The Berkeley officers ran a background check on Garrido and discovered he was on parole. They conctacted his parole officer and mentioned Garrido's two daughters. The parole officer, who had visited Garrido's home on previous occasions, immediately realized something was wrong because there had been no mention or signs of children in Garrido's life.
The parole officer called Garrido in for an interview and during that session, Jaycee Dugard announced her true identity and Garrdio admitted he had kidnapped her.
Jaycee was reunited last week with her mother, Terry Probyn, and her half-sister Shayna who was just a year old when Jaycee was kidnapped.
Her stepfather, Carl Probyn, told "GMA" today that mother and daughter are overjoyed to be together again, though Jaycee's family is having a hard time stomaching the details of her last 18 years.
"I actually stopped her and wouldn't let her tell me," Probyn said of the details his wife shared with him. "It upset me too bad."
Probyn said the National Center for Missing & Exploited Children has been assisting the family and Jaycee has been meeting with a psychologist. Probyn told ABC News last week that his stepdaughter feels guilty for bonding with Garrido over the years.
"She's just going minute by minute," he said today, adding that all the girls are "very smart."
As the investigation works to unearth the hellish secrets of Garrido's back yard, a look inside the squalid complex of tents and sheds -- which locked only from the outside – gave a disturbing insight into the life Jaycee has had for nearly two decades.
Books were stacked on crudely built shelves among trash and a seemingly out of place "Welcome" sign. One of the book titles was "Self Esteem: A Family Affair." There was also a display of cat decorations adorning a dresser.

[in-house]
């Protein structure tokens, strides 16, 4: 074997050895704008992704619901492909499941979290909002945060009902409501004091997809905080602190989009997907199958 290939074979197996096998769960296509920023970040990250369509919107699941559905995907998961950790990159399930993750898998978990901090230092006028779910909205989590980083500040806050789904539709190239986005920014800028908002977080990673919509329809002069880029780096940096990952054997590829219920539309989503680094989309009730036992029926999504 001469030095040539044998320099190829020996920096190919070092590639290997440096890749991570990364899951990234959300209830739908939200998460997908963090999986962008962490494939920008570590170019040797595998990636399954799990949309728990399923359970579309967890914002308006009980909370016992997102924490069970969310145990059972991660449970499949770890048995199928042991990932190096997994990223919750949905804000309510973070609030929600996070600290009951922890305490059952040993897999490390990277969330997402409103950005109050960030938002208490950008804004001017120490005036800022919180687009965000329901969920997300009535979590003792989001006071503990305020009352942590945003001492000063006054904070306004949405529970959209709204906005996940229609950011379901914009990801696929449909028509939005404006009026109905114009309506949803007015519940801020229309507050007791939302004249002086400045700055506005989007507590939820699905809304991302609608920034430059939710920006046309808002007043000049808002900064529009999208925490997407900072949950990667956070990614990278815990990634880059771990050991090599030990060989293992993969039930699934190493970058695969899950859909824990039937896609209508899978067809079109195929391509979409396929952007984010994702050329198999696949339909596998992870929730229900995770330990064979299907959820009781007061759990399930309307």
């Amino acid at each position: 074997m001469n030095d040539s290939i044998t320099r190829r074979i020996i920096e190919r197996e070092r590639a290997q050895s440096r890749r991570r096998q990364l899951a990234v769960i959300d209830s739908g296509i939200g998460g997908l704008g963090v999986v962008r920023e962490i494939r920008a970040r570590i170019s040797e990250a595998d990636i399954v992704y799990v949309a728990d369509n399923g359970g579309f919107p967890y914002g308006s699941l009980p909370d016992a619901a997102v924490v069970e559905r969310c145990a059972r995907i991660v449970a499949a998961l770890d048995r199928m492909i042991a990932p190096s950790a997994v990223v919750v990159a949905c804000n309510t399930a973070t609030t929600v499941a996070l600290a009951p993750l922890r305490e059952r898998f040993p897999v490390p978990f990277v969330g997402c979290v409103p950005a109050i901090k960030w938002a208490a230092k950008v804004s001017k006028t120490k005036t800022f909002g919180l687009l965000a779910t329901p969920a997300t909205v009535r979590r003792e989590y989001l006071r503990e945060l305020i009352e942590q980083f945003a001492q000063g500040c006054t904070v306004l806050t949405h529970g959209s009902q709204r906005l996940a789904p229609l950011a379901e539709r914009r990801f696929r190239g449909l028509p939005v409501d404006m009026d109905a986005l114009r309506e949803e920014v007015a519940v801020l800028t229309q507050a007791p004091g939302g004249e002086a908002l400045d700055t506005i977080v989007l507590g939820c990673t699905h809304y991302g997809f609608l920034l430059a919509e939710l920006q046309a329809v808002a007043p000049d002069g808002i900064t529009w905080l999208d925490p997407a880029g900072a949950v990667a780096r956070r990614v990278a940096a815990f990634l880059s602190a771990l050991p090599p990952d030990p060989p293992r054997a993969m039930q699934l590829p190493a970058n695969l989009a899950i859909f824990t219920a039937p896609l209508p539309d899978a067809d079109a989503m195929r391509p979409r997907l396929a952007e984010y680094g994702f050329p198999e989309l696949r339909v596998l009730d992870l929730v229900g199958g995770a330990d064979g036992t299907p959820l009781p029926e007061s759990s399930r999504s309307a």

Authorities have said Jaycee may have acquired impressive computer skill during her imprisonment which she used to help Garrido's printing business.
Contractor Ben Daughdril was one of Garrido's regular customers and said that when he saw Jaycee there was never any indication that she had been kidnapped and was forced to live a life of filth and abuse.
"She was friendly. Didn't look distressed, didn't look upset," he said. "She came across as very professional and polite."
Campbell said Jaycee's case serves as a reminder for everyone to be very aware of their surroundings and to report anything that seems out of the ordinary.
"Be aware," she said. "Pay attention to things."
Garrido has maintained, both in interviews and writings, that he is a reformed man.
He walked into the FBI field office in San Francisco two days before his arrest and handed over a letter describing how he'd cured his disturbing sexual behaviors and how the information could be used to assist in curing sexual predators.
The FBI spokesman in San Francisco told ABC News the rambling letter is very similar to the postings on Garrido's website.
The document that talks about cures for sexual predators and ways of "controlling human impulses that drive humans to commit dysfunctional acts."
Probyn told "Good Morning America" on Sunday that his concern is Jaycee, not her kidnapper.
"It's been 18 years," Carl Probyn told "GMA" Sunday. "I'm glad we got her back. I don't care about him."